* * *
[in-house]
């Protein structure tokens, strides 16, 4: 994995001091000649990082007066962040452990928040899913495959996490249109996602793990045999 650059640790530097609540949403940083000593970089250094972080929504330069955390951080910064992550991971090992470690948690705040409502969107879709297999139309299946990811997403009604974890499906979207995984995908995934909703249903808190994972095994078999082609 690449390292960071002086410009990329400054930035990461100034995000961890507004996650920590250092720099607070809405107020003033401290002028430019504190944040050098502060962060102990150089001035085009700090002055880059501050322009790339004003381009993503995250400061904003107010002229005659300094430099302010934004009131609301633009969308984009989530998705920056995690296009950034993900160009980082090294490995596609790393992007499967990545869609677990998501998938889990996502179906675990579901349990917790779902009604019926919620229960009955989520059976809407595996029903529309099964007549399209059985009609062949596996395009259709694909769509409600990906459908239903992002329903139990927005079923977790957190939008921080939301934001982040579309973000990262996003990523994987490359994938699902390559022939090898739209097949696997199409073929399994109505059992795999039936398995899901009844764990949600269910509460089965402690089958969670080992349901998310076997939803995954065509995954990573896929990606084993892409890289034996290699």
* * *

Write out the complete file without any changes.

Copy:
[in-house]
């Protein structure tokens, strides 16, 4: 994995001091000649990082007066962040452990928040899913495959996490249109996602793990045999 650059640790530097609540949403940083000593970089250094972080929504330069955390951080910064992550991971090992470690948690705040409502969107879709297999139309299946990811997403009604974890499906979207995984995908995934909703249903808190994972095994078999082609 690449390292960071002086410009990329400054930035990461100034995000961890507004996650920590250092720099607070809405107020003033401290002028430019504190944040050098502060962060102990150089001035085009700090002055880059501050322009790339004003381009993503995250400061904003107010002229005659300094430099302010934004009131609301633009969308984009989530998705920056995690296009950034993900160009980082090294490995596609790393992007499967990545869609677990998501998938889990996502179906675990579901349990917790779902009604019926919620229960009955989520059976809407595996029903529309099964007549399209059985009609062949596996395009259709694909769509409600990906459908239903992002329903139990927005079923977790957190939008921080939301934001982040579309973000990262996003990523994987490359994938699902390559022939090898739209097949696997199409073929399994109505059992795999039936398995899901009844764990949600269910509460089965402690089958969670080992349901998310076997939803995954065509995954990573896929990606084993892409890289034996290699």